As an entrepreneur, your company, its projects, and initiatives are solving big problems for many people. Of course, every big problem is made up of countless smaller problems. Capital to raise. Margins to increase. Processes to refine. People to hire and fire. Snags to unsnag. You solve all those smaller problems, too, all day long.
The rewards come in many forms. Success. Wealth. Prestige. You’re a fixer. It’s your very own very special superpower. When progress comes to business in the form of success, those who depend upon you are usually grateful for its depth and variety.
Then, you get home. You walk in the door and your spouse immediately unloads to you about what broke bad for them during the day. You know how to do this — or do you? You quickly jump headlong into the problem to fix it! You do what you have been trained to do — you offer a solution (and these are very valuable, superpower-solutions).
But instead of fawning with gratitude, they give you attitude. Your spouse or partner may feel like you’re saying they weren’t smart enough to figure the issue out on their own. Sometimes, your offering of a simple solution minimized the magnitude of the dilemma they faced.
Then, you find your daughter, lamenting that she was not invited to a party with several of her friends. You do what you have been trained to — again. Your search for a quick fix, and she, too, gets irritated.
“Can’t you hear me, dad?” You don’t understand. She shows you the pictures on Instagram. The pics and comments look a little silly, which you are wise enough not to mention.
You suggest she call her best friend to work it out. She looks at you like you are from another, less savvy generation, which of course you are. She drops her head back into her pillow, a clear signal that you and your superpower are no longer wanted there.
Your son is playing in the basement and you sit down to play with him. It’s enjoyable — for a few minutes. Then, your mind gets itchy. Restless. What is your mind doing? It’s looking for a problem to solve — but there aren’t really any problems here. He just wants to play with the motorcycle he built. You want to stay there with him, but your mind wants to be somewhere else — doing something. Which is, of course, the problem.
Your superpower in the world is doing and taking action, but, it has become your kryptonite at home, where you need to balance that superpower with patience and the ability to remain still. Fortunately, there are at least three ways to build the at-home superpower.
1. Practice presence.
The practice of presence is foundational to quieting our mind, releasing our thinking and analyzing and fixing and solving, for a while. Practicing presence includes bolstering our mindfulness, which involves closely attending to our experience of the present moment, without any effort to improve it or change it at all.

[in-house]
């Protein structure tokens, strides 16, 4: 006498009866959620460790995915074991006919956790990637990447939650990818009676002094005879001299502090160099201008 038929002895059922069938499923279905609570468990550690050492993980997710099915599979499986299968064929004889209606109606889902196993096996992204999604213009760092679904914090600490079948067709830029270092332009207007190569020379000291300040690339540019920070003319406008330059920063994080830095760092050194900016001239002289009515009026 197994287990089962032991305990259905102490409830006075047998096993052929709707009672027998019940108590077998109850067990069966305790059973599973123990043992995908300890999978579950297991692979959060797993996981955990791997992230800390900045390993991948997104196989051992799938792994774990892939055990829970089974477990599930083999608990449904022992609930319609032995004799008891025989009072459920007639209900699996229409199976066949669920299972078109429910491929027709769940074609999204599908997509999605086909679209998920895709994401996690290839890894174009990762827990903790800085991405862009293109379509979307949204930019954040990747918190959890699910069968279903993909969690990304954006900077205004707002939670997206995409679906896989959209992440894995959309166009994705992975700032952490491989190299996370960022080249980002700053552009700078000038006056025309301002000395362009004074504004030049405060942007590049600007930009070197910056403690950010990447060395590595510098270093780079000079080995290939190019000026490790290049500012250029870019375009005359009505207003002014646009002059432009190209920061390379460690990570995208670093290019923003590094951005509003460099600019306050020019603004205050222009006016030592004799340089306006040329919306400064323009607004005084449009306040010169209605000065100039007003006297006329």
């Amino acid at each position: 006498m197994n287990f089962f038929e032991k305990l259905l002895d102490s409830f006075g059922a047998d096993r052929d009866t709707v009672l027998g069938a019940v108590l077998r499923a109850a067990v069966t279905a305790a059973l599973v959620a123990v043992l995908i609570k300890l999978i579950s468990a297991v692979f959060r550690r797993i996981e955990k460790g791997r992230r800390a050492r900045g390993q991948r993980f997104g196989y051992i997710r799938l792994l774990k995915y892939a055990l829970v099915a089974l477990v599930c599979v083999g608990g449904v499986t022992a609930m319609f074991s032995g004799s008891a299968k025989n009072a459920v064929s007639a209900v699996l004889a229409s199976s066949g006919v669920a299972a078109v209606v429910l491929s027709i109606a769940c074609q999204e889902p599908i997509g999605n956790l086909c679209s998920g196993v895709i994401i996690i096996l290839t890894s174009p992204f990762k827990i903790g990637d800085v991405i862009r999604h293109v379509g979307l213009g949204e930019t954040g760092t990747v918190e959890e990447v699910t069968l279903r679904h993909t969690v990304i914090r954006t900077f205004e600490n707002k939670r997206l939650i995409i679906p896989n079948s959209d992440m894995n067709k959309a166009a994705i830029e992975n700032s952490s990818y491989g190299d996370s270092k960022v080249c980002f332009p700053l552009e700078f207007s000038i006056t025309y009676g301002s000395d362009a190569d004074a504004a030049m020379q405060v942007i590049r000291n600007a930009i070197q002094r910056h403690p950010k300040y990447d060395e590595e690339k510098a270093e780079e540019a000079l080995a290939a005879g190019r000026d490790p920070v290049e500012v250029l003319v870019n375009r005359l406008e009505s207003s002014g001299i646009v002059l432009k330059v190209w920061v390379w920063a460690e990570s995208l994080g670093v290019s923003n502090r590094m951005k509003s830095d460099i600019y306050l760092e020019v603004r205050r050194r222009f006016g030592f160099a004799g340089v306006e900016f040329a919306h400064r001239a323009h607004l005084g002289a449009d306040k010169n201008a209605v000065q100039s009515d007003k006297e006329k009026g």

There are all sorts of books and exercises to help you along the way. Wherever You Go, There You Are, by Jon Kabat-Zinn is a classic. You can practice mindful breathing by downloading apps like Headspace, or Calm.
You can schedule 10 minutes of meditation every morning and evening. You can retrain your mind. Sometimes, in practice, I call this mind-numbing, because you have to numb your mind to all that buzzing-to-get-busy stuff. You have to pay attention.
2. Engage in empathy.
Empathy is the ability to understand someone so thoroughly that you can truly imagine walking in their shoes. It turns out, most of the time, your people at home don’t want you to fix something for them, they want you to feel something with them. You can’t fake empathy, even with your superpower, so don’t try to fake this.
Your people want you to feel the weight of a day that broke bad — to feel the rejection of a party that happened without them. They want you to understand how good it feels to simply build a motorcycle.
3. Ask for accountability.
The practice of presence and engaging with empathy are marathons and won’t happen overnight. All marathons require training and many months or years of preparation. Running partners help.
Think about inviting a friend or colleague into any project you participate in, but especially with an accountability project. Get someone serious about helping you with the empathy project, because presence and empathy work is a true quest to fine-tune the most important superpower you can own.
If you can’t think of a good candidate among friends that you trust, there are entire masterminds dedicated to ensuring your power in achieving this kind of balance. It all becomes simpler with help, you are supported in your journey. Being supported by a mentor makes a difference in establishing balance, and balancing action with empathy is the key to making sure you end up with two superpowers, rather than one frustrating piece of kryptonite.